Staff Reporters
Jun 6, 2024

2024 Cannes Contenders: RGA creative leads share predictions

Senior creatives in Singapore, Australia and Japan choose the campaigns that are most likely to win a Lion at Cannes.

L-R clockwise: Seamus Higgins, Ed Cheong and Masaya Nakade
L-R clockwise: Seamus Higgins, Ed Cheong and Masaya Nakade

In the run-up to the Cannes Festival of Creativity 2024, we will approach creatives in APAC to share their picks of the region’s most standout work that are up for a Lion at the festival. See past editions of this series featuring M&C Saatchi and McCann Worldgroup.

This week, senior creatives from RGA share their predictions for campaigns they think will pick up a Lion. 

Campaign: ‘Sammakorn Not Sanpakorn’ 
Brand: Sammakorn 
Cannes Lions category: Film 

In Thailand, the housing developer Sammakorn faced frequent name confusion with the revenue department, as people often mistook it for 'Sanpakorn'. To address this, Sammakorn launched a self-deprecating campaign featuring a film that playfully sought sympathy and clarified their business focus on selling houses, not collecting taxes. They also encouraged social media users to share their own stories of name confusion, leveraging this common issue to engage their audience more effectively. 

Ed Cheong, the executive creative director at RGA Singapore, says: “It’s awful when a brand hard-sells features and its name repeatedly. But this is a gem where it’s highly intentional. Add to that the unmistakable Thai flavour of humour and craft, and you get yet another wonderfully irreverent but elegant spot. It’s also refreshing to enjoy something that isn’t purpose-driven, with a singular purpose to promote a housing developer. It deserves a shiny metal shaped like a Lion for drilling the word Sammakorn into the jury’s consciousness.”  

Campaign: ‘Adoptable’ 
Brand: Pedigree 
Cannes Lions category: Outdoor/Technology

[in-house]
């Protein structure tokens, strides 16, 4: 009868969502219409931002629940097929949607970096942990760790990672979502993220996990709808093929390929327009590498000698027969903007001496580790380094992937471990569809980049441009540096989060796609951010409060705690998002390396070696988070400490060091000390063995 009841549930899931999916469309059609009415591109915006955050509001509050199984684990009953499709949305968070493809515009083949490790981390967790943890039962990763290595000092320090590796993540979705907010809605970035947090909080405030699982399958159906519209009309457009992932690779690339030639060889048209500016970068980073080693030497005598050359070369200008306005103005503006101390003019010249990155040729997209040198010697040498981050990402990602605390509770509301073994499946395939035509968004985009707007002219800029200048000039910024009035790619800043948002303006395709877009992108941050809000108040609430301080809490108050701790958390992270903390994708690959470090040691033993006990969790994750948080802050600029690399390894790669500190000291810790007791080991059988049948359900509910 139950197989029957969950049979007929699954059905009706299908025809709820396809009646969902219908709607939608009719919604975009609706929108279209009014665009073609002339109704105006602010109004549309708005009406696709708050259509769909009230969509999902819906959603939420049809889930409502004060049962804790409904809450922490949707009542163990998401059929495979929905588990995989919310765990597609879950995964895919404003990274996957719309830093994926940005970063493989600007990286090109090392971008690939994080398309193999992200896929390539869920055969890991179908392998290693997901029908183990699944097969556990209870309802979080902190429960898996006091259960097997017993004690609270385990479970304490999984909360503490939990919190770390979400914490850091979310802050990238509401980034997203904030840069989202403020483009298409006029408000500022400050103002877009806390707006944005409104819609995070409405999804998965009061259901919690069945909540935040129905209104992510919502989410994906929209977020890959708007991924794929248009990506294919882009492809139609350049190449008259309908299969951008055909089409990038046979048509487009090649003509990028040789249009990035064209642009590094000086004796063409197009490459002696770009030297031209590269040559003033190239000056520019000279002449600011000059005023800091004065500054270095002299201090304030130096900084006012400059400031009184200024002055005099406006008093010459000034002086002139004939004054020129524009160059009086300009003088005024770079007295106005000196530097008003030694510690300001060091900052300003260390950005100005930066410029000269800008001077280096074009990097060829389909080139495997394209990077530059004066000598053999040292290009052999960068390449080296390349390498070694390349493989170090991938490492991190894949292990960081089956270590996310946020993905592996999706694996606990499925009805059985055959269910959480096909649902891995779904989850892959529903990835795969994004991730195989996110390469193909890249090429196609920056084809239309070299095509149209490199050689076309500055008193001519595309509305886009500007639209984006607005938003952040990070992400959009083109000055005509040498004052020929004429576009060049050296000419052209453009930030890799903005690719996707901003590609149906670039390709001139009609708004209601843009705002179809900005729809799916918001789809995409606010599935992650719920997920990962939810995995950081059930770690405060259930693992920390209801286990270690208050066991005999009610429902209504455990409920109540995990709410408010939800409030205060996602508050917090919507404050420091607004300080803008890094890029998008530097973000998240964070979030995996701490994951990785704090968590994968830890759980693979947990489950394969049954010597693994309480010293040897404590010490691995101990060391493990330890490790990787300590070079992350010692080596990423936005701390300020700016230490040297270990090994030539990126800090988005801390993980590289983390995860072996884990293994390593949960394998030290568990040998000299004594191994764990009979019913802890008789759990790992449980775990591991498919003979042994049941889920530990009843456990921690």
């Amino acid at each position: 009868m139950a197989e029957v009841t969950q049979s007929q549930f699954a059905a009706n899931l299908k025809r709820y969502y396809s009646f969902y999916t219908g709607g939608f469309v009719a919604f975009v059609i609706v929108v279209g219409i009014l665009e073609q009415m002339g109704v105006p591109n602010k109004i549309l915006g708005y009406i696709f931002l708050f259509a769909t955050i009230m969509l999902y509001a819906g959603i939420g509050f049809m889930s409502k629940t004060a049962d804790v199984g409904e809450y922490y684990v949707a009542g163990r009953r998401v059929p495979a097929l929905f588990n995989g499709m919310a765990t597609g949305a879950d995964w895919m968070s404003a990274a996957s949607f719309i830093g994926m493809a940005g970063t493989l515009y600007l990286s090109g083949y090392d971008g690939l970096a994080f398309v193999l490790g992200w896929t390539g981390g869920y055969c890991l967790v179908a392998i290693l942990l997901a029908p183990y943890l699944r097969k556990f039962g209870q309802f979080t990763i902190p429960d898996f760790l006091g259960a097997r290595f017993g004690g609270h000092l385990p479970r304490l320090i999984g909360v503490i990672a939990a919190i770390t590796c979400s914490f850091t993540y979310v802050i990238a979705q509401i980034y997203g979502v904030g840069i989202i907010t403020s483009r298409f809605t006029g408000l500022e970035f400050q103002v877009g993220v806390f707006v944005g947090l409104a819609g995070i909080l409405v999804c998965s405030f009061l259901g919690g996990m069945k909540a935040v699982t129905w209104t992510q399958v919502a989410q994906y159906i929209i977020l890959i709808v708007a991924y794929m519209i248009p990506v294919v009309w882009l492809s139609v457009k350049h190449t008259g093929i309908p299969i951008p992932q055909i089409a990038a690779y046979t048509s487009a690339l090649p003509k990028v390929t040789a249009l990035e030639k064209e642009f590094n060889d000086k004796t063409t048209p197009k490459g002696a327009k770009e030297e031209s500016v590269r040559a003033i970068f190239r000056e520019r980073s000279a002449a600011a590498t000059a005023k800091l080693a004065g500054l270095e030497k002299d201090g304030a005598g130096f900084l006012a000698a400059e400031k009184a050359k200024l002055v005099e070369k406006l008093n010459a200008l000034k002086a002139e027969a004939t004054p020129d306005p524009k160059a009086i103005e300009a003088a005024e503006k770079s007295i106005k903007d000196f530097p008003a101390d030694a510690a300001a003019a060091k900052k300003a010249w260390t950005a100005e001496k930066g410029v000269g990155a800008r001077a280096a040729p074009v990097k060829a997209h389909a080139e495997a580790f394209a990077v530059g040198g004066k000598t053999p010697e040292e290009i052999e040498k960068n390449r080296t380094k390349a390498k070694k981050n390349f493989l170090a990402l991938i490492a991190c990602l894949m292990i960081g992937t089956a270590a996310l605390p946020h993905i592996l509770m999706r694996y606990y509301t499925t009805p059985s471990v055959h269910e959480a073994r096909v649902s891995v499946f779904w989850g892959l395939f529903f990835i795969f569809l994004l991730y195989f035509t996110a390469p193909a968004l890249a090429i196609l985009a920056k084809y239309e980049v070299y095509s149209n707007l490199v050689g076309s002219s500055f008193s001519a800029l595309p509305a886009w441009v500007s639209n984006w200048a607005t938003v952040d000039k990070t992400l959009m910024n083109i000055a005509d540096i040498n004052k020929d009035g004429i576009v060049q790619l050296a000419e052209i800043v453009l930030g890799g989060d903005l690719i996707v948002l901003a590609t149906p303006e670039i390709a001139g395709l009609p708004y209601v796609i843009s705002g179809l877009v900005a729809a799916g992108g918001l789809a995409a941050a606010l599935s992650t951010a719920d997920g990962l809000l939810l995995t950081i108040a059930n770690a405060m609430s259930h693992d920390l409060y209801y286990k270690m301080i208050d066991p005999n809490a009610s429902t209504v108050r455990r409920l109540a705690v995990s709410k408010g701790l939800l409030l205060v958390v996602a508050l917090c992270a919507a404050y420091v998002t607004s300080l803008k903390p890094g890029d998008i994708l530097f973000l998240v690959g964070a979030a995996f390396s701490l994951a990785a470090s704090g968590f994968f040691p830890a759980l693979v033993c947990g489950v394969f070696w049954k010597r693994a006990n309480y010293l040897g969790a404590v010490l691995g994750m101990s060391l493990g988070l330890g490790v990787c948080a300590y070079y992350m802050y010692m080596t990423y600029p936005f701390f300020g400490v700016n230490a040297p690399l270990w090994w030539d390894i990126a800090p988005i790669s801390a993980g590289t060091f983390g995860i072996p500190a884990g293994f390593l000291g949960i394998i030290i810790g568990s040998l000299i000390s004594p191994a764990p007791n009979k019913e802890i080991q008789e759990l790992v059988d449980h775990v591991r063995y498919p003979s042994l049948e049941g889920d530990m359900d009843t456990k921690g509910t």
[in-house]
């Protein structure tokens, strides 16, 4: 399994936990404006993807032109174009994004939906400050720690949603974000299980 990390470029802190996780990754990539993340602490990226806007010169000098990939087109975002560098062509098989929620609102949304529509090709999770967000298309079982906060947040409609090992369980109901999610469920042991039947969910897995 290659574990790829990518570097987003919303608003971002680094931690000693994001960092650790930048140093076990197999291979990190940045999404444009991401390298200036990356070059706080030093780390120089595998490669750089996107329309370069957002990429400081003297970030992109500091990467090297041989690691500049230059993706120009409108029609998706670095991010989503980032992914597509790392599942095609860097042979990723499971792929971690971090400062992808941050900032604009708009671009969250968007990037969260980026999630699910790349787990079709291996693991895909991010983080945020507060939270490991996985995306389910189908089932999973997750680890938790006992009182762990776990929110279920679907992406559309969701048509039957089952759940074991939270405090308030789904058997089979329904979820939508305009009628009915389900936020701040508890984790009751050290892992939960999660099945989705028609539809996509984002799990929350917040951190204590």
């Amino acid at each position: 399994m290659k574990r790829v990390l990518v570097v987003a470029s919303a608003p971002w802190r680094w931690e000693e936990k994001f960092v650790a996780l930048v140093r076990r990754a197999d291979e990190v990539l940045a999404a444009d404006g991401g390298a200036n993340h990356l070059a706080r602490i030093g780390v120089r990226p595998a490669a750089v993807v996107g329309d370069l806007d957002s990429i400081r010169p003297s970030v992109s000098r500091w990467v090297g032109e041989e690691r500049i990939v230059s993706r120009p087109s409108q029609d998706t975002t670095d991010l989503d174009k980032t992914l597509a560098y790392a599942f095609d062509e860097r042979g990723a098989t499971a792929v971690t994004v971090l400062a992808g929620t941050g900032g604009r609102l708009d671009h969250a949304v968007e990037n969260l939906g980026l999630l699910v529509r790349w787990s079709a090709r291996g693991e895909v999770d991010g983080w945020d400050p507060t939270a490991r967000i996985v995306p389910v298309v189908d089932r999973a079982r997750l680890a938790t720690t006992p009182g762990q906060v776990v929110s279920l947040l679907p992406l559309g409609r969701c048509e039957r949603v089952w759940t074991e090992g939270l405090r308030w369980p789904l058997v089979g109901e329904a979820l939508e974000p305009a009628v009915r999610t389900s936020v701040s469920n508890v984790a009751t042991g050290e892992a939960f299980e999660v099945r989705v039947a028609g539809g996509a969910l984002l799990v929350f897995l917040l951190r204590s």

Adoptable, an initiative by Pedigree, utilises AI to feature real, adoptable shelter dogs in its global advertising efforts, aiming to advance its mission to end dog homelessness. This programme converts standard photos of shelter dogs into high-quality images suitable for digital ads. By integrating these images into Pedigree’s ads, every ad not only promotes their products but also helps shelter dogs find homes.

Seamus Higgins, the chief creative officer at RGA Australia, says: “Adoptable uses a bespoke AI model to transform standard photos of shelter mutts into Pedigree ad-worthy dogs by featuring them in actual Pedigree ads. Clever use of data and targeting then helps Pedigree to show those dogs to the people most likely to adopt them. I love how intrinsic the use of machine learning is to this scalable solution, but I love even more that it’s not the hero—the dogs are. Plus, within the first two weeks, 50% of those features were adopted. That’s pretty good.”  

Campaign: ‘One Piece – From Eiichiro Oda to Netflix’ 
Brand: Netflix 
Cannes Lions category: Industry Craft/Copy 

Netflix released a live-action adaptation of the iconic manga/anime One Piece by Eiichiro Oda in 2023. The promotional strategy focused on a dynamic digital campaign and the development of engaging brand channels. These efforts were aimed at attracting a global audience, including initially sceptical fans.

Masaya Nakade, the executive creative director at RGA Japan says: “When Netflix decided to create a live-action version of the legendary anime comic One Piece, fans thought it would be impossible to make it as good as the original. Netflix has played with this tension by showcasing endless feedback from Oda (the original comic author) to the Netflix production team. It says, 'If it's not good enough, I can’t say it is good'. A powerful work of words.”  

RGA’s own pick

Campaign: ‘The OutCats’ 
Brand: Ponos’ The Battle Cats
Cannes Lions category: Entertainment for Gaming 

For Black Friday, the mobile game The Battle Cats launched a unique campaign embracing its eccentricity by introducing 'The Outcasts', a fictional group of characters purported to have been rejected from the game. These characters supposedly stole 100 million cans of in-game currency, demanding inclusion in the game. Players participated by voting for their favourite Outcast in exchange for cat food rewards. The campaign featured lost audition tapes, smear campaigns, and influencer promotions, breaking the game’s promotional records. 'Trash Cat' emerged as the winning Outcast. 

Nakade says: “This wasn’t just another Black Friday promotion. This was a story of revenge, ransom, redemption... and cats. The Battle Cats is a weird mobile game, which is what people love about it. So, for Black Friday, we embraced the weirdness, creating an even weirder scandal—a group of rejected cats that never made it into the game. 'The Outcasts' were out for revenge, stealing 100 million cans of cat food (the in-game currency) demanding a place in the game. Then, players voted for their favourite Outcast in exchange for cat food cans. We released lost audition tapes, smear campaigns and influencer campaigns, breaking every promotional record in the game’s history.”  

Source:
Campaign Asia

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